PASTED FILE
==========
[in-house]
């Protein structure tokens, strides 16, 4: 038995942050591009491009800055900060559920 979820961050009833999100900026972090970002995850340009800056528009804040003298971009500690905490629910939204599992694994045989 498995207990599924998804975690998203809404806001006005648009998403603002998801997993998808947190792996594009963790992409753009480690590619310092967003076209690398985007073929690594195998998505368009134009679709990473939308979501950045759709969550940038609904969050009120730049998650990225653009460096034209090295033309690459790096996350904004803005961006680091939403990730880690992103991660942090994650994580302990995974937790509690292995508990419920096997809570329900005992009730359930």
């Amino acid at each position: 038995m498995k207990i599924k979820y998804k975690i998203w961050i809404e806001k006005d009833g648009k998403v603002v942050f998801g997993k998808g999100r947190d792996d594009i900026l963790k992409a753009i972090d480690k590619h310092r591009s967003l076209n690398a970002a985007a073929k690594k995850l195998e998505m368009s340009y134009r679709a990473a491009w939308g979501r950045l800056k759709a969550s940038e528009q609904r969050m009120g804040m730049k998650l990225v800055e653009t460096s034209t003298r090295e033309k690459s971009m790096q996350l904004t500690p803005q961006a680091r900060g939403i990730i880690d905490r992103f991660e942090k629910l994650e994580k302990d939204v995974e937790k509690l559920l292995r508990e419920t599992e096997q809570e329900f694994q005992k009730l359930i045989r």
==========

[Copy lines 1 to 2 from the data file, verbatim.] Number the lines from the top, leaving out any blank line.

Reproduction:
[in-house]
């Protein structure tokens, strides 16, 4: 038995942050591009491009800055900060559920 979820961050009833999100900026972090970002995850340009800056528009804040003298971009500690905490629910939204599992694994045989 498995207990599924998804975690998203809404806001006005648009998403603002998801997993998808947190792996594009963790992409753009480690590619310092967003076209690398985007073929690594195998998505368009134009679709990473939308979501950045759709969550940038609904969050009120730049998650990225653009460096034209090295033309690459790096996350904004803005961006680091939403990730880690992103991660942090994650994580302990995974937790509690292995508990419920096997809570329900005992009730359930």